I continue to evolve as a member of the 21st century.
A few years ago I managed to grasp the concept of texting, and then, last year, joined the world of Facebook. I don’t do much texting and I don’t really understand the world of Facebook, but at least I have dipped my toes into the waters of both.
In the past few weeks I have slowly ventured into to the world of Twitter and have even begun to tweet (If tweet is, in fact, the correct word) on my own. To be honest, I had no interest in tweeting until the folks here at the Globe told me I had to learn how. Tweeting, at the Globe, is much like compulsory military service except we don’t have to wear uniforms.
It was explained to me that Twitter would be a great way for me to connect with the readers of our paper.
“But what if the readers of the paper don’t want me to connect with them?” I asked.
I was told that if the readers of the paper didn’t want to connect with me they didn’t have to. I was told that the world of Twitter is pretty much voluntary. In order for me to connect with someone on Twitter, I was told, someone would have to have agreed to “follow” me. The goal, it was explained to me, is to accumulate as many “followers” on Twitter as possible. It’s sort of like accumulating hotels in Monopoly.
Kelsey Ryan was the person at the Globe assigned to teach me how to tweet. Kelsey is a young person and, as such, was born with a computer keyboard in one hand and a smartphone in the other hand. In five minutes Kelsey was able to teach me all about Twitter. Then, after those five minutes, Kelsey had to spend an hour explaining what she had taught me.
I was not a quick study.
Eventually, I was able to figure out the basics of Twitter and discovered that I sort of like it. First of all, because you are limited to 140 characters in Twitter, it’s easy to do. As a columnist I am required to write a certain amount of copy each day. With Twitter, I don’t have to write as much copy. The way I figure it, I’m getting paid the same amount of money when I tweet as when I write columns, but am having to do way less work.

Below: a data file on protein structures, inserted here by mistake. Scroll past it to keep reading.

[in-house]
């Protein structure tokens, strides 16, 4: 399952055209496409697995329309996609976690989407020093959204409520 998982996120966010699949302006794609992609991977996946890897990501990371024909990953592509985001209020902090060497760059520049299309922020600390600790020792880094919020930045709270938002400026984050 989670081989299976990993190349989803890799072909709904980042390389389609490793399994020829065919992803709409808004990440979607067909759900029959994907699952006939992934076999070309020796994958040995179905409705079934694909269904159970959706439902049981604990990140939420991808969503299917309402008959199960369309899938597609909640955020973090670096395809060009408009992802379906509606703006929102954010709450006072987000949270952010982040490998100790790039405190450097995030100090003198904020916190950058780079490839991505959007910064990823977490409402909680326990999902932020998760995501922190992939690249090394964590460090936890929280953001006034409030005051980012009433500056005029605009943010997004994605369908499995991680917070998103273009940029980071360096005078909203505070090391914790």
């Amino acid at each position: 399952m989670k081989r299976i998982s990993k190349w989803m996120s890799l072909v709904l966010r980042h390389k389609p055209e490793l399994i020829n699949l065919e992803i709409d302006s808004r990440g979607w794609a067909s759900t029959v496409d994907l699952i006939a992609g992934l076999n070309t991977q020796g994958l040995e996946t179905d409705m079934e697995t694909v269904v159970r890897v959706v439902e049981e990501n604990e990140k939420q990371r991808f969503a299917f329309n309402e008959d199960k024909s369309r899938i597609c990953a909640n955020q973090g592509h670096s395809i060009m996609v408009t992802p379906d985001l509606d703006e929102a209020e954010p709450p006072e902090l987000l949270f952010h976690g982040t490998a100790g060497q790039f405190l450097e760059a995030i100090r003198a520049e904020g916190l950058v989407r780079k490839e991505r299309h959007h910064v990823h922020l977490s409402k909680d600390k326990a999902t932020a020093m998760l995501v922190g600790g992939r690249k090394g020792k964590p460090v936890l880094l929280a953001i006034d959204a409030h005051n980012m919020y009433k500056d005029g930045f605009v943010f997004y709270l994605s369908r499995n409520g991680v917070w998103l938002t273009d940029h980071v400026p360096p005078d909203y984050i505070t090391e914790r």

I like that.
Despite the fact that Twitter is less work than writing a column, I still haven’t tweeted (Is that the right word?) much. As of Thursday afternoon I had only sent six tweets. Here is a what I said in my first tweet: “Going to the Webb City Farmers Market. Who wants pie?”
When I typed that tweet, Kelsey looked at me as if I had burped at her wedding.“You really want to say that?” she asked.
Kelsey hurt my feelings.
Carol Stark, my editor, said I should use Twitter to let our readers know what I’m working on, which might be difficult since I seldom know what I’m working on. For example, as I type this I have no idea what I’m doing.
From what I can tell, millions of people use Twitter every day to tell other people what they are working on. Some people use Twitter to tell people that they aren’t working on anything. Some people use Twitter whenever a random thought pops into their heads. Sometimes that’s a bad thing, but sometimes that’s a good thing.
I “follow” Steve Martin on Twitter, and this tweet from Steve just popped up on my screen.
“My M.D. has asked me to stop calling him a ‘durn polecat’.”
I think that’s funny.
So now I tweet, and tomorrow I ... well I have no idea what I’m doing tomorrow.
I should probably tweet about that.